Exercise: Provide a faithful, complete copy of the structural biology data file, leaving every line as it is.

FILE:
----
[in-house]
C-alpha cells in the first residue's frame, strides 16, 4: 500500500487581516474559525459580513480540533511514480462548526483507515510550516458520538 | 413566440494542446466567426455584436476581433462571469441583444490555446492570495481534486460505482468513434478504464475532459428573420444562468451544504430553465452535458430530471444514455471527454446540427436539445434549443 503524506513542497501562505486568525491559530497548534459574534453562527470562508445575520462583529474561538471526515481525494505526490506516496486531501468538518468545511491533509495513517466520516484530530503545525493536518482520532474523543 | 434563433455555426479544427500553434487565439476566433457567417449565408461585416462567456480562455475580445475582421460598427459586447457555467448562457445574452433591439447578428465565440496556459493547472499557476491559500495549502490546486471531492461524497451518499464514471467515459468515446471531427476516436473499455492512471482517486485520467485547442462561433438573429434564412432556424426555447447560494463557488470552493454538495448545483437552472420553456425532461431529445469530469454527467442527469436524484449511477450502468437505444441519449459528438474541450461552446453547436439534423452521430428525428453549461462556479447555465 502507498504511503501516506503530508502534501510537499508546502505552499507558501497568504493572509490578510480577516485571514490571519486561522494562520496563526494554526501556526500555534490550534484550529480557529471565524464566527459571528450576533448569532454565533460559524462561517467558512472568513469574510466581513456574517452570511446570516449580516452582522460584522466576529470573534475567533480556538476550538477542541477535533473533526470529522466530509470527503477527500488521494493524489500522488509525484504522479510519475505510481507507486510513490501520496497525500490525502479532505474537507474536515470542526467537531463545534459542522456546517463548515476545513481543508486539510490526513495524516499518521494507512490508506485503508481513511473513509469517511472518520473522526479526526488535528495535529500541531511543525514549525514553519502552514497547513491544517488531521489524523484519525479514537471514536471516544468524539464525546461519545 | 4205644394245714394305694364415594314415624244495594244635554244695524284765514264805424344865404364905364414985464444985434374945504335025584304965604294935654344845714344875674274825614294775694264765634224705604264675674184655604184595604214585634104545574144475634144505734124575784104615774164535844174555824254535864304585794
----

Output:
[in-house]
C-alpha cells in the first residue's frame, strides 16, 4: 500500500487581516474559525459580513480540533511514480462548526483507515510550516458520538 | 413566440494542446466567426455584436476581433462571469441583444490555446492570495481534486460505482468513434478504464475532459428573420444562468451544504430553465452535458430530471444514455471527454446540427436539445434549443 503524506513542497501562505486568525491559530497548534459574534453562527470562508445575520462583529474561538471526515481525494505526490506516496486531501468538518468545511491533509495513517466520516484530530503545525493536518482520532474523543 | 434563433455555426479544427500553434487565439476566433457567417449565408461585416462567456480562455475580445475582421460598427459586447457555467448562457445574452433591439447578428465565440496556459493547472499557476491559500495549502490546486471531492461524497451518499464514471467515459468515446471531427476516436473499455492512471482517486485520467485547442462561433438573429434564412432556424426555447447560494463557488470552493454538495448545483437552472420553456425532461431529445469530469454527467442527469436524484449511477450502468437505444441519449459528438474541450461552446453547436439534423452521430428525428453549461462556479447555465 502507498504511503501516506503530508502534501510537499508546502505552499507558501497568504493572509490578510480577516485571514490571519486561522494562520496563526494554526501556526500555534490550534484550529480557529471565524464566527459571528450576533448569532454565533460559524462561517467558512472568513469574510466581513456574517452570511446570516449580516452582522460584522466576529470573534475567533480556538476550538477542541477535533473533526470529522466530509470527503477527500488521494493524489500522488509525484504522479510519475505510481507507486510513490501520496497525500490525502479532505474537507474536515470542526467537531463545534459542522456546517463548515476545513481543508486539510490526513495524516499518521494507512490508506485503508481513511473513509469517511472518520473522526479526526488535528495535529500541531511543525514549525514553519502552514497547513491544517488531521489524523484519525479514537471514536471516544468524539464525546461519545 | 4205644394245714394305694364415594314415624244495594244635554244695524284765514264805424344865404364905364414985464444985434374945504335025584304965604294935654344845714344875674274825614294775694264765634224705604264675674184655604184595604214585634104545574144475634144505734124575784104615774164535844174555824254535864304585794